If someone works exclusively for the welfare of the world – jagaddhitáya – one should realize that to render selfless service, an absolutely pure mind is required, with the expansiveness of the vast ocean and the serenity of the blue sky. Otherwise, while promoting the welfare of the world, one may develop a selfish desire in one’s mind in a weak moment, as a result of which one may bring harm to oneself as well as to the universe. So those who do not aim at self-realization cannot promote the welfare of the world either.

For self-realization, a pure science of spirituality is required, and for jagaddhitáya a happy blending between parávidyá and aparávidyá is necessary. In all mundane activity (for which the word káma is used), and for those endeavours which require mental force, the artha varga [psychic pabulum] is necessary, and for the attainment of artha, aparávidyá is indispensable.

Economics i.e. Dhanasha’stra has remained as the bread-and-butter science. The argument that since scarcity is the fundamental economic problem of any society, choice is unavoidable and therefore central focus of economics should be on scarcity and choice, is based on the limited view of resources. Concept of resources in PROUT is vast which includes physical, metaphysical and spiritual potentialities of individual and mundane, supramundane and spiritual potentialities of the universe which is far beyond the scope of economics – Dhanashástra.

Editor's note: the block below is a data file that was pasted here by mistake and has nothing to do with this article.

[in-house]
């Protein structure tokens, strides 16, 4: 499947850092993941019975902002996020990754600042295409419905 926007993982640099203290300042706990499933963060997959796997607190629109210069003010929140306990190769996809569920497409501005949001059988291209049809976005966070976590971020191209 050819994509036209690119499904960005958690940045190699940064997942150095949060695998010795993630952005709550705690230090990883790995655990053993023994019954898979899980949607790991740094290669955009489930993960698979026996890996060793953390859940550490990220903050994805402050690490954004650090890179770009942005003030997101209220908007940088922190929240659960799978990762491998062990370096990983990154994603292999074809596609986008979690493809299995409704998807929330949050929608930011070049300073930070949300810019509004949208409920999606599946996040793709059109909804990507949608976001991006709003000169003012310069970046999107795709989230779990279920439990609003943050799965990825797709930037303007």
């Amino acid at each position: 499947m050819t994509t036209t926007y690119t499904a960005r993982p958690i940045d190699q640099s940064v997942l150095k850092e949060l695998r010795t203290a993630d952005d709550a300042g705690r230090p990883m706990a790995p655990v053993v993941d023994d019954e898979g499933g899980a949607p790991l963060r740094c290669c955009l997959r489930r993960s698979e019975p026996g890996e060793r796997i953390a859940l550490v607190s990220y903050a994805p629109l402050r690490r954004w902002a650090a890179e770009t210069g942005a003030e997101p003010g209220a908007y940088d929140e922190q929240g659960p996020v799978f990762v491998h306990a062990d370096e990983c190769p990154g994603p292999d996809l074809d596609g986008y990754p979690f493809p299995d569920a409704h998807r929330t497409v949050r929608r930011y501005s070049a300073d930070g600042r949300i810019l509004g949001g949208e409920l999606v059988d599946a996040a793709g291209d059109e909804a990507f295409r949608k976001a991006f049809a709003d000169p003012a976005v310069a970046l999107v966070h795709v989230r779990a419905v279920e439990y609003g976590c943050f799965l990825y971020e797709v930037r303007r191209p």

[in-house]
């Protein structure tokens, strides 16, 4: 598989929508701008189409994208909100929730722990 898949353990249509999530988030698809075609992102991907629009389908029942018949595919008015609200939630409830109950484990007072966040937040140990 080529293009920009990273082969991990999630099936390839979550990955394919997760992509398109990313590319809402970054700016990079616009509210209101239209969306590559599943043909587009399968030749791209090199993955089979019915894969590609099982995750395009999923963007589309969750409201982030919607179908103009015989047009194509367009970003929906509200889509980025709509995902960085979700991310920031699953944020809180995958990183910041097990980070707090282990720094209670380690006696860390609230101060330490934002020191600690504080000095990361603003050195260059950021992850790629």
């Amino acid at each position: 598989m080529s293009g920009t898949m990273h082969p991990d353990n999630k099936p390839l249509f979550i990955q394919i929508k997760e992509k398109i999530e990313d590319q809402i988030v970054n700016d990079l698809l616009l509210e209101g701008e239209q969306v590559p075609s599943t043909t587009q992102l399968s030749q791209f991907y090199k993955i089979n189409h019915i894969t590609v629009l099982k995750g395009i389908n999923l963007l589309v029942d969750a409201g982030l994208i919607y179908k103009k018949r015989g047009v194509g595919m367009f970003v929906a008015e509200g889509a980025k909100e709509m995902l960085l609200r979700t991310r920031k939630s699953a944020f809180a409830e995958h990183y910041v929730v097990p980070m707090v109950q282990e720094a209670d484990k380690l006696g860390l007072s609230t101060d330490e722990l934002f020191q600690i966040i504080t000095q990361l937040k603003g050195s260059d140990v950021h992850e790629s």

Economists say that the means or the resources to satisfy wants are scarce in relation to their demands. Had resources been plentiful, there would not have been any economic problems. Thus, scarcity of resources is the root of all economic problems. Even an affluent society experiences resource scarcity. Scarcity of resources gives rise to many ‘choice’ problems; therefore, economics is fundamentally a study of scarcity and of the problems to which scarcity gives rise. Thus, the central focus of economics is on opportunity cost and optimisation.